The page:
How to reduce your risk of stroke

4th September 2020 | Eativity editors

This National Stroke Week (August 31 to September 6), Nutrition Australia wants to help raise awareness of how a healthy, balanced diet can help to reduce the risk of stroke by supporting a healthy heart, brain and body.

In Australia, there are an average of around 100 stroke events every day. A stroke is caused after blood supply to the brain is suddenly stopped or reduced as a result of a blocked artery or a bleeding blood vessel in the brain. This can starve the brain’s cells of vital oxygen and nutrients, causing cells to die and the brain to become damaged.

How to reduce your risk of stroke
Delicious but deadly: cut back on foods high in salt and saturated or trans fats.

Who’s at risk?

It can happen to anyone, at any age. But the Australian Institute of Health and Welfare has found that stroke can be preventable, and that some things can increase your risk. These include:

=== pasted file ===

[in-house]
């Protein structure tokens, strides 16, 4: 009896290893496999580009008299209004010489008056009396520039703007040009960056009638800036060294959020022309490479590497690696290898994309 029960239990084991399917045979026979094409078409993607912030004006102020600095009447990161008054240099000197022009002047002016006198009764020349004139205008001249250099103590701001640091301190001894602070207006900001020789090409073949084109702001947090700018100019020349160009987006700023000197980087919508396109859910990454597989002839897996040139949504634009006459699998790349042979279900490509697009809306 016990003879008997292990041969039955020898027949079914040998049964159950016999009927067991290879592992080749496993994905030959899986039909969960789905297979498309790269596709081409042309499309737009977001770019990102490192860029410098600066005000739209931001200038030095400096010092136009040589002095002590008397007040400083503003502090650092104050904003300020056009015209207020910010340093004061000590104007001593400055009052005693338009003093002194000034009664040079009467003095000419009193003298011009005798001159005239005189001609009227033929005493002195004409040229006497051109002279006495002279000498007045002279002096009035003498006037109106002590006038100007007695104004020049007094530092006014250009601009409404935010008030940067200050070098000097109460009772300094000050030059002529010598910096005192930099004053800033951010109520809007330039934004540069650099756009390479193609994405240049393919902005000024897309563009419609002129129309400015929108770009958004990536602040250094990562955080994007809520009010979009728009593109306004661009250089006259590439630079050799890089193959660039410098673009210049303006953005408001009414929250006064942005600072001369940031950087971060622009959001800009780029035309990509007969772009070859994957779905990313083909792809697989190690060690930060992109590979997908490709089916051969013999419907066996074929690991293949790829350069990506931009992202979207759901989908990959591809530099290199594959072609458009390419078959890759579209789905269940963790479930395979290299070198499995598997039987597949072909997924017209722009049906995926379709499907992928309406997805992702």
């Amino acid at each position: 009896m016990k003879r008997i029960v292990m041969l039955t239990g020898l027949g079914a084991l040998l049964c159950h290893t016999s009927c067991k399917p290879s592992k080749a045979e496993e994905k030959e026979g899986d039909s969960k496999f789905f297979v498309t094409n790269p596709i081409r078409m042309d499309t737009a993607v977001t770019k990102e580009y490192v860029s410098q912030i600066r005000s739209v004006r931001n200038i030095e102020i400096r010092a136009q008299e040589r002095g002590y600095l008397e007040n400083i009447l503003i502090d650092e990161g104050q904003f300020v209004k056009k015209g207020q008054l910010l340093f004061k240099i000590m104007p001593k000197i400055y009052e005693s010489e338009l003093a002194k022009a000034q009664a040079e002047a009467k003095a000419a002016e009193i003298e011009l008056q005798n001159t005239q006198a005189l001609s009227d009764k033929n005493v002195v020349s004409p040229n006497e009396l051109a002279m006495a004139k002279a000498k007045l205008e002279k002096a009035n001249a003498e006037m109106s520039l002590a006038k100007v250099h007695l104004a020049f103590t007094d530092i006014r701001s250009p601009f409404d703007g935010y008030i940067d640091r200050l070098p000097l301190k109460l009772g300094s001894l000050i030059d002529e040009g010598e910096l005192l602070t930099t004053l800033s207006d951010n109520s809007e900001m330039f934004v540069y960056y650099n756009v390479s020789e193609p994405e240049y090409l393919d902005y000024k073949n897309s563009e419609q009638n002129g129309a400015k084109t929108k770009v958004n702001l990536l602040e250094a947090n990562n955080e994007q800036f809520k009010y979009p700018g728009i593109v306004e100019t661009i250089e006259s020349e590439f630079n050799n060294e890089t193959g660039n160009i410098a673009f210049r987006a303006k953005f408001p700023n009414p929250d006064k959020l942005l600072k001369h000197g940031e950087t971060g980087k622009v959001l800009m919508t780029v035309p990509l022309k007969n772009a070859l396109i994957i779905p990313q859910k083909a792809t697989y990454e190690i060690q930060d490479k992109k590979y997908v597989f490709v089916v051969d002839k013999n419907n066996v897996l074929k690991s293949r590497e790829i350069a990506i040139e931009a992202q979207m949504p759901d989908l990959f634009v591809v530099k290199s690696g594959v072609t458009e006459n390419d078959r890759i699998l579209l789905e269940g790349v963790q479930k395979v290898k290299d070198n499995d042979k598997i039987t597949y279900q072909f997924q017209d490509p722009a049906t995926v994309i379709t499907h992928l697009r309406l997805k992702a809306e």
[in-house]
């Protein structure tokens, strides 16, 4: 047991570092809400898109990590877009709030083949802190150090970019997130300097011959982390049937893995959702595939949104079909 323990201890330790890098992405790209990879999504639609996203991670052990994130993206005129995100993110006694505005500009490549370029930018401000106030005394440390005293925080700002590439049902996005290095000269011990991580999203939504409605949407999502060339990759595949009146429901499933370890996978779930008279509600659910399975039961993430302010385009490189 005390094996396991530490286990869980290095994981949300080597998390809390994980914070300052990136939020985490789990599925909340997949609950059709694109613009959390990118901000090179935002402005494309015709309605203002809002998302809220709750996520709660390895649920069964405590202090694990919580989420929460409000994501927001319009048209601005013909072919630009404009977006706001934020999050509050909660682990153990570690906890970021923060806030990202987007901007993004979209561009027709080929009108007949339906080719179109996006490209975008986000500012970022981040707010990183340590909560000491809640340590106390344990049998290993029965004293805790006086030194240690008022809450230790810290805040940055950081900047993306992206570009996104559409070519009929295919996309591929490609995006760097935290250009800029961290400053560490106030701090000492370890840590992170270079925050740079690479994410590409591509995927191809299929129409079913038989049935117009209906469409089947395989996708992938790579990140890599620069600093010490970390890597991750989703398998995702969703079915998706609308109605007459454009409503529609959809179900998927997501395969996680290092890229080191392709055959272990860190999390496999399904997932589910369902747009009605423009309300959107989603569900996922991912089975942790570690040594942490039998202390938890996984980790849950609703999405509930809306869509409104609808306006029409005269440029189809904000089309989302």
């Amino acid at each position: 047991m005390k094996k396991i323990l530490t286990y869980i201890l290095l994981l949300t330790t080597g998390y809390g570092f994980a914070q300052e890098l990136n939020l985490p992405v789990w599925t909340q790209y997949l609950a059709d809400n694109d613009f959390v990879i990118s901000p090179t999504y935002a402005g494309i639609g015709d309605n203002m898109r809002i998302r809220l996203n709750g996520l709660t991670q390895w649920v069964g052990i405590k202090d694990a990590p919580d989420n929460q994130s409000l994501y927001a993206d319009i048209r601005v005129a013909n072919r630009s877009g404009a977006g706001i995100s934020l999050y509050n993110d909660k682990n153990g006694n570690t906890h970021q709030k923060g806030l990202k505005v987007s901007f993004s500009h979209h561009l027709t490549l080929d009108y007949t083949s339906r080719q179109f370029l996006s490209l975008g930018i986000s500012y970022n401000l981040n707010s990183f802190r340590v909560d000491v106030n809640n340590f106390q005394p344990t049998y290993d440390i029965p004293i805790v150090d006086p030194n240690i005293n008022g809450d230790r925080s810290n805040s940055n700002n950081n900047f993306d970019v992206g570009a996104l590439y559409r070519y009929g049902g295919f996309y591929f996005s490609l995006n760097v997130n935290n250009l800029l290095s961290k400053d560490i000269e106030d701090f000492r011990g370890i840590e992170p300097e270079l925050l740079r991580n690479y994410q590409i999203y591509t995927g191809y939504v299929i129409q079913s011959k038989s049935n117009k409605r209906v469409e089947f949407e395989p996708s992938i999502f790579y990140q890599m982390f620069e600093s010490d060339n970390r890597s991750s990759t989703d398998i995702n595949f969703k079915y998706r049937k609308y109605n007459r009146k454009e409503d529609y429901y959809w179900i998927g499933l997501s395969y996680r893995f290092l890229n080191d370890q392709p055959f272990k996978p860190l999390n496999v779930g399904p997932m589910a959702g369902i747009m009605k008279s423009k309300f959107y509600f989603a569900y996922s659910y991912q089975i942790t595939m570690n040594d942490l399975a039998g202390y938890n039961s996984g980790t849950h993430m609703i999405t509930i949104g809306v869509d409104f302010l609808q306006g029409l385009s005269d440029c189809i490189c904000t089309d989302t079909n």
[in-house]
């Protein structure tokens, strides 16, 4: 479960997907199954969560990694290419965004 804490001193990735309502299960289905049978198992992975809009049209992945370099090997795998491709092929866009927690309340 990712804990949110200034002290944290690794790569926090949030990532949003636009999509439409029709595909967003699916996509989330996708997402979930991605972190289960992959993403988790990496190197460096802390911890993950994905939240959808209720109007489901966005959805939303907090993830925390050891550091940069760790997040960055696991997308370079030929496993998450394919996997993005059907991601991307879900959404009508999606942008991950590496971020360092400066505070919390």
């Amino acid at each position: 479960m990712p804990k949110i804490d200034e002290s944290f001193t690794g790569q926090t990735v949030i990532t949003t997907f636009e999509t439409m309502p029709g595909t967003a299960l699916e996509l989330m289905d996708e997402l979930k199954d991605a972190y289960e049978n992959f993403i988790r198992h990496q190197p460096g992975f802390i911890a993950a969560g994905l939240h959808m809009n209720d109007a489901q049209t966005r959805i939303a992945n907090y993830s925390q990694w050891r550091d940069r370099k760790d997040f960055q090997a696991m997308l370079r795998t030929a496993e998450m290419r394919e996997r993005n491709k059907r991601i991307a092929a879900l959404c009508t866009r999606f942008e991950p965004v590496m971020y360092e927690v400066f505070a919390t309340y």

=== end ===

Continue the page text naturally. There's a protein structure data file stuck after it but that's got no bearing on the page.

1. High blood pressure
2. Low physical activity
3. Being overweight or obese
4. Smoking

What should I eat to reduce my risk of stroke?

The traditional Mediterranean diet and Dietary Approaches to Stop Hypertension (DASH) diet can help to protect you against stroke, according to Nutrition Australia. These diets include lots of vegies, fruits and whole grains. The Mediterranean diet is a particular stand-out because it’s high in monounsaturated fat, whole grains, fruits, vegies and legumes, but low in saturated fat, cholesterol, red meat and salt. Remember: a diet that’s good for your heart is also good for your brain, because stroke and heart health are closely related.

Conversely, foods that are bad for your heart, your blood pressure and your gut microbiome (an unhealthy balance of bacteria in the gut has been linked to stroke and heart attack) can also increase your risk.

How to reduce your risk of stroke
Fruits, veg, grains and seeds: get more of the good stuff into your day.

Eat more of these:

1. Fruits and vegetables – especially anything that’s in season.
2. Legumes such as lentils and chickpeas
3. Whole grains such as oats, wholegrain breads and pastas
4. Healthier fats such as olive oil, avocado and nuts

Eat less of these:

1. Red meats
2. Highly processed foods and drinks like chips, sugary drinks, and store-bought sauces

For individual dietary advice, get in touch with an Accredited Practising Dietitian. For more information on stroke, visit the National Stroke Foundation.